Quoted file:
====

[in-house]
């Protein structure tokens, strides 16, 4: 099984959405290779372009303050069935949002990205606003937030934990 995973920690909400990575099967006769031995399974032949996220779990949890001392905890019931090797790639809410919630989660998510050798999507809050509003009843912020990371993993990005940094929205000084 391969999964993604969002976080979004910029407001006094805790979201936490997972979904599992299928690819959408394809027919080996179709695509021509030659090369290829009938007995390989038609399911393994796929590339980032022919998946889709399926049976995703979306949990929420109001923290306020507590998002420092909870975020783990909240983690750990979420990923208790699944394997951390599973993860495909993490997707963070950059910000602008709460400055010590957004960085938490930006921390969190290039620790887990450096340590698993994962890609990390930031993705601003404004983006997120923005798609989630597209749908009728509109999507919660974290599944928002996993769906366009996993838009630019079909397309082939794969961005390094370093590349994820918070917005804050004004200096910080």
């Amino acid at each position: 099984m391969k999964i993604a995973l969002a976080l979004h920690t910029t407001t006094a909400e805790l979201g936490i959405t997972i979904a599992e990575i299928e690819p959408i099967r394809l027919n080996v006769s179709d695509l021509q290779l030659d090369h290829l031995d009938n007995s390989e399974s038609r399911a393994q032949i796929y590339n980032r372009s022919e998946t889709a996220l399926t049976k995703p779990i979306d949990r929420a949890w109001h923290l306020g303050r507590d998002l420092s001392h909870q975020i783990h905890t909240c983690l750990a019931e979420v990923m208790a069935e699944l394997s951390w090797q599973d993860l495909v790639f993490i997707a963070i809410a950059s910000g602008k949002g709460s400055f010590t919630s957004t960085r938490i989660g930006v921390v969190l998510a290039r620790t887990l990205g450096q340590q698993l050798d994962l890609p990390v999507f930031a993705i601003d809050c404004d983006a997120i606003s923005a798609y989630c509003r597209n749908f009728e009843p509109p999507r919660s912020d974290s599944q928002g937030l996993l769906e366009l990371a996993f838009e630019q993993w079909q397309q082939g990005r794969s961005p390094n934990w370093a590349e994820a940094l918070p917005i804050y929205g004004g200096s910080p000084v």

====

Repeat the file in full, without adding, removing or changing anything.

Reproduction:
[in-house]
């Protein structure tokens, strides 16, 4: 099984959405290779372009303050069935949002990205606003937030934990 995973920690909400990575099967006769031995399974032949996220779990949890001392905890019931090797790639809410919630989660998510050798999507809050509003009843912020990371993993990005940094929205000084 391969999964993604969002976080979004910029407001006094805790979201936490997972979904599992299928690819959408394809027919080996179709695509021509030659090369290829009938007995390989038609399911393994796929590339980032022919998946889709399926049976995703979306949990929420109001923290306020507590998002420092909870975020783990909240983690750990979420990923208790699944394997951390599973993860495909993490997707963070950059910000602008709460400055010590957004960085938490930006921390969190290039620790887990450096340590698993994962890609990390930031993705601003404004983006997120923005798609989630597209749908009728509109999507919660974290599944928002996993769906366009996993838009630019079909397309082939794969961005390094370093590349994820918070917005804050004004200096910080």
């Amino acid at each position: 099984m391969k999964i993604a995973l969002a976080l979004h920690t910029t407001t006094a909400e805790l979201g936490i959405t997972i979904a599992e990575i299928e690819p959408i099967r394809l027919n080996v006769s179709d695509l021509q290779l030659d090369h290829l031995d009938n007995s390989e399974s038609r399911a393994q032949i796929y590339n980032r372009s022919e998946t889709a996220l399926t049976k995703p779990i979306d949990r929420a949890w109001h923290l306020g303050r507590d998002l420092s001392h909870q975020i783990h905890t909240c983690l750990a019931e979420v990923m208790a069935e699944l394997s951390w090797q599973d993860l495909v790639f993490i997707a963070i809410a950059s910000g602008k949002g709460s400055f010590t919630s957004t960085r938490i989660g930006v921390v969190l998510a290039r620790t887990l990205g450096q340590q698993l050798d994962l890609p990390v999507f930031a993705i601003d809050c404004d983006a997120i606003s923005a798609y989630c509003r597209n749908f009728e009843p509109p999507r919660s912020d974290s599944q928002g937030l996993l769906e366009l990371a996993f838009e630019q993993w079909q397309q082939g990005r794969s961005p390094n934990w370093a590349e994820a940094l918070p917005i804050y929205g004004g200096s910080p000084v």